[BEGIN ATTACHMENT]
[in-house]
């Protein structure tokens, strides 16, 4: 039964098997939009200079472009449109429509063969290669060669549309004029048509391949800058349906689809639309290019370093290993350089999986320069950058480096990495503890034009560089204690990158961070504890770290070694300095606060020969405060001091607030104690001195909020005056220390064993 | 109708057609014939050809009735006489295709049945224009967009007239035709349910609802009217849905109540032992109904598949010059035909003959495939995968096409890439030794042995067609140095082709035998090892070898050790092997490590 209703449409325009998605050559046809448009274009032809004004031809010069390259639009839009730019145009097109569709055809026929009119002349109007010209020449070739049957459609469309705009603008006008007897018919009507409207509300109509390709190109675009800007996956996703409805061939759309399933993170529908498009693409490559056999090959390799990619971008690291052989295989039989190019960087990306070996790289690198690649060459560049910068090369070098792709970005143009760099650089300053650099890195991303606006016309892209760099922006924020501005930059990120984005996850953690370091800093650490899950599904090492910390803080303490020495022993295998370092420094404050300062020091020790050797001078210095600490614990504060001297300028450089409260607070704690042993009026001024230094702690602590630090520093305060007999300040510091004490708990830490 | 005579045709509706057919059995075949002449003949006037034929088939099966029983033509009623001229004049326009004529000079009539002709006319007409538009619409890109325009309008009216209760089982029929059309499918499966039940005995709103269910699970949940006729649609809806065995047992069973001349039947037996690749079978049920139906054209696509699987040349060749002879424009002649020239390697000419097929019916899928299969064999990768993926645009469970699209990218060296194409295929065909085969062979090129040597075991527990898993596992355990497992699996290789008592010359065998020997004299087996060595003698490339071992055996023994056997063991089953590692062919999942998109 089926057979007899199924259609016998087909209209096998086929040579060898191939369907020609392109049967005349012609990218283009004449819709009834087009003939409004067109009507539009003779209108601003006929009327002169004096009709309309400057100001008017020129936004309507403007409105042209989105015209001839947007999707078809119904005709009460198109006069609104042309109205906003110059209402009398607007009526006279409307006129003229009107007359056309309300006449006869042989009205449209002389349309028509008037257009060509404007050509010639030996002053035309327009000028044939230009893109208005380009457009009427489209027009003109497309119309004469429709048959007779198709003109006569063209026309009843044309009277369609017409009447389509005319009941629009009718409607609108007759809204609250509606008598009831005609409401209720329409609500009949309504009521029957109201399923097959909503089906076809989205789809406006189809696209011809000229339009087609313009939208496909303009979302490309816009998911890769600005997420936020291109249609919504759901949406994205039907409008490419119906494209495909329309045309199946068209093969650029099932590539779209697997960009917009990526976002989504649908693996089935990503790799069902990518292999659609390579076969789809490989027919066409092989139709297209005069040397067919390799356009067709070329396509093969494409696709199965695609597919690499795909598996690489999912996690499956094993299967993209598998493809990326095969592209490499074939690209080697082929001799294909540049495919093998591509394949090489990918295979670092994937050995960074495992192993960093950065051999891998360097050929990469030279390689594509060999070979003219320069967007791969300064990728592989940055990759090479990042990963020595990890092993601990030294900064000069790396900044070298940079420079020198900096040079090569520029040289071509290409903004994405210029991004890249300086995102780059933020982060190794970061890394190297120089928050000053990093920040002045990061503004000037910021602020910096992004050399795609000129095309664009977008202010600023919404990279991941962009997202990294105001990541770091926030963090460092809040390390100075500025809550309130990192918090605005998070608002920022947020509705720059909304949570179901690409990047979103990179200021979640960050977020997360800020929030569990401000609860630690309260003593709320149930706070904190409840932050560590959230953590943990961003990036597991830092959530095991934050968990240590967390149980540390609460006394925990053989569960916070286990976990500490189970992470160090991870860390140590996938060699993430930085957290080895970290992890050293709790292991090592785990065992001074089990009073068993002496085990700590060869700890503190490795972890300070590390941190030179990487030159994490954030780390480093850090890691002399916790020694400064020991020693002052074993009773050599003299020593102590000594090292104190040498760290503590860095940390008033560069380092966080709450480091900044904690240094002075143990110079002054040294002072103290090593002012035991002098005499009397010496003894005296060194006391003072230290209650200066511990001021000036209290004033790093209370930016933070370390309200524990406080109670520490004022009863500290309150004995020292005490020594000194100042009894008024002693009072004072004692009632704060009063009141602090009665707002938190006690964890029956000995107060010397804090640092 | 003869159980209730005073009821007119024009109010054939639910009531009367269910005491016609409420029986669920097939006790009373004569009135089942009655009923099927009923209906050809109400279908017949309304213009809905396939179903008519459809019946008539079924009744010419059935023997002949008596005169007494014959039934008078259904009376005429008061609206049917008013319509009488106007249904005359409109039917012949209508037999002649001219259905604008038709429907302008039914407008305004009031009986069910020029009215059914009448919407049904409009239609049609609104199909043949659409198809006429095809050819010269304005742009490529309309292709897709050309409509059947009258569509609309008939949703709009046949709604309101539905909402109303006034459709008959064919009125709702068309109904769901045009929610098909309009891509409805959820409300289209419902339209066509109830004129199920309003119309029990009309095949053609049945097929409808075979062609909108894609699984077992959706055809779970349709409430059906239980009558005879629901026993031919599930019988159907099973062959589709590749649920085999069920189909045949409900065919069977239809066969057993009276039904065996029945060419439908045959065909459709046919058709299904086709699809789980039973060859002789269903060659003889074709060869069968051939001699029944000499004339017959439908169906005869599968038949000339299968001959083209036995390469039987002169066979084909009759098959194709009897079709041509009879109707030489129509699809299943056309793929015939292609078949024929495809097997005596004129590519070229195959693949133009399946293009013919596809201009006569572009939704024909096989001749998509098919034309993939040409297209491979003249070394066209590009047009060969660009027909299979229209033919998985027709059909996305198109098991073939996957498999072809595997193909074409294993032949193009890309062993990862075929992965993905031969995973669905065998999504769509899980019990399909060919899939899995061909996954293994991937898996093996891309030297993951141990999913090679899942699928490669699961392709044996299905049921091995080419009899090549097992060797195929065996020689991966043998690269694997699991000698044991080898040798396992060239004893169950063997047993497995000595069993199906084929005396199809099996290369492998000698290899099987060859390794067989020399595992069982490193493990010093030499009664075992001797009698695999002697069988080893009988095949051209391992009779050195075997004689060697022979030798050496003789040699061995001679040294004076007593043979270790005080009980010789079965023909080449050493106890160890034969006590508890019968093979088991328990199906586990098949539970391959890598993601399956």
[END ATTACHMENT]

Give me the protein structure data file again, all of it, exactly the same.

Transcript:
[in-house]
């Protein structure tokens, strides 16, 4: 039964098997939009200079472009449109429509063969290669060669549309004029048509391949800058349906689809639309290019370093290993350089999986320069950058480096990495503890034009560089204690990158961070504890770290070694300095606060020969405060001091607030104690001195909020005056220390064993 | 109708057609014939050809009735006489295709049945224009967009007239035709349910609802009217849905109540032992109904598949010059035909003959495939995968096409890439030794042995067609140095082709035998090892070898050790092997490590 209703449409325009998605050559046809448009274009032809004004031809010069390259639009839009730019145009097109569709055809026929009119002349109007010209020449070739049957459609469309705009603008006008007897018919009507409207509300109509390709190109675009800007996956996703409805061939759309399933993170529908498009693409490559056999090959390799990619971008690291052989295989039989190019960087990306070996790289690198690649060459560049910068090369070098792709970005143009760099650089300053650099890195991303606006016309892209760099922006924020501005930059990120984005996850953690370091800093650490899950599904090492910390803080303490020495022993295998370092420094404050300062020091020790050797001078210095600490614990504060001297300028450089409260607070704690042993009026001024230094702690602590630090520093305060007999300040510091004490708990830490 | 005579045709509706057919059995075949002449003949006037034929088939099966029983033509009623001229004049326009004529000079009539002709006319007409538009619409890109325009309008009216209760089982029929059309499918499966039940005995709103269910699970949940006729649609809806065995047992069973001349039947037996690749079978049920139906054209696509699987040349060749002879424009002649020239390697000419097929019916899928299969064999990768993926645009469970699209990218060296194409295929065909085969062979090129040597075991527990898993596992355990497992699996290789008592010359065998020997004299087996060595003698490339071992055996023994056997063991089953590692062919999942998109 089926057979007899199924259609016998087909209209096998086929040579060898191939369907020609392109049967005349012609990218283009004449819709009834087009003939409004067109009507539009003779209108601003006929009327002169004096009709309309400057100001008017020129936004309507403007409105042209989105015209001839947007999707078809119904005709009460198109006069609104042309109205906003110059209402009398607007009526006279409307006129003229009107007359056309309300006449006869042989009205449209002389349309028509008037257009060509404007050509010639030996002053035309327009000028044939230009893109208005380009457009009427489209027009003109497309119309004469429709048959007779198709003109006569063209026309009843044309009277369609017409009447389509005319009941629009009718409607609108007759809204609250509606008598009831005609409401209720329409609500009949309504009521029957109201399923097959909503089906076809989205789809406006189809696209011809000229339009087609313009939208496909303009979302490309816009998911890769600005997420936020291109249609919504759901949406994205039907409008490419119906494209495909329309045309199946068209093969650029099932590539779209697997960009917009990526976002989504649908693996089935990503790799069902990518292999659609390579076969789809490989027919066409092989139709297209005069040397067919390799356009067709070329396509093969494409696709199965695609597919690499795909598996690489999912996690499956094993299967993209598998493809990326095969592209490499074939690209080697082929001799294909540049495919093998591509394949090489990918295979670092994937050995960074495992192993960093950065051999891998360097050929990469030279390689594509060999070979003219320069967007791969300064990728592989940055990759090479990042990963020595990890092993601990030294900064000069790396900044070298940079420079020198900096040079090569520029040289071509290409903004994405210029991004890249300086995102780059933020982060190794970061890394190297120089928050000053990093920040002045990061503004000037910021602020910096992004050399795609000129095309664009977008202010600023919404990279991941962009997202990294105001990541770091926030963090460092809040390390100075500025809550309130990192918090605005998070608002920022947020509705720059909304949570179901690409990047979103990179200021979640960050977020997360800020929030569990401000609860630690309260003593709320149930706070904190409840932050560590959230953590943990961003990036597991830092959530095991934050968990240590967390149980540390609460006394925990053989569960916070286990976990500490189970992470160090991870860390140590996938060699993430930085957290080895970290992890050293709790292991090592785990065992001074089990009073068993002496085990700590060869700890503190490795972890300070590390941190030179990487030159994490954030780390480093850090890691002399916790020694400064020991020693002052074993009773050599003299020593102590000594090292104190040498760290503590860095940390008033560069380092966080709450480091900044904690240094002075143990110079002054040294002072103290090593002012035991002098005499009397010496003894005296060194006391003072230290209650200066511990001021000036209290004033790093209370930016933070370390309200524990406080109670520490004022009863500290309150004995020292005490020594000194100042009894008024002693009072004072004692009632704060009063009141602090009665707002938190006690964890029956000995107060010397804090640092 | 003869159980209730005073009821007119024009109010054939639910009531009367269910005491016609409420029986669920097939006790009373004569009135089942009655009923099927009923209906050809109400279908017949309304213009809905396939179903008519459809019946008539079924009744010419059935023997002949008596005169007494014959039934008078259904009376005429008061609206049917008013319509009488106007249904005359409109039917012949209508037999002649001219259905604008038709429907302008039914407008305004009031009986069910020029009215059914009448919407049904409009239609049609609104199909043949659409198809006429095809050819010269304005742009490529309309292709897709050309409509059947009258569509609309008939949703709009046949709604309101539905909402109303006034459709008959064919009125709702068309109904769901045009929610098909309009891509409805959820409300289209419902339209066509109830004129199920309003119309029990009309095949053609049945097929409808075979062609909108894609699984077992959706055809779970349709409430059906239980009558005879629901026993031919599930019988159907099973062959589709590749649920085999069920189909045949409900065919069977239809066969057993009276039904065996029945060419439908045959065909459709046919058709299904086709699809789980039973060859002789269903060659003889074709060869069968051939001699029944000499004339017959439908169906005869599968038949000339299968001959083209036995390469039987002169066979084909009759098959194709009897079709041509009879109707030489129509699809299943056309793929015939292609078949024929495809097997005596004129590519070229195959693949133009399946293009013919596809201009006569572009939704024909096989001749998509098919034309993939040409297209491979003249070394066209590009047009060969660009027909299979229209033919998985027709059909996305198109098991073939996957498999072809595997193909074409294993032949193009890309062993990862075929992965993905031969995973669905065998999504769509899980019990399909060919899939899995061909996954293994991937898996093996891309030297993951141990999913090679899942699928490669699961392709044996299905049921091995080419009899090549097992060797195929065996020689991966043998690269694997699991000698044991080898040798396992060239004893169950063997047993497995000595069993199906084929005396199809099996290369492998000698290899099987060859390794067989020399595992069982490193493990010093030499009664075992001797009698695999002697069988080893009988095949051209391992009779050195075997004689060697022979030798050496003789040699061995001679040294004076007593043979270790005080009980010789079965023909080449050493106890160890034969006590508890019968093979088991328990199906586990098949539970391959890598993601399956």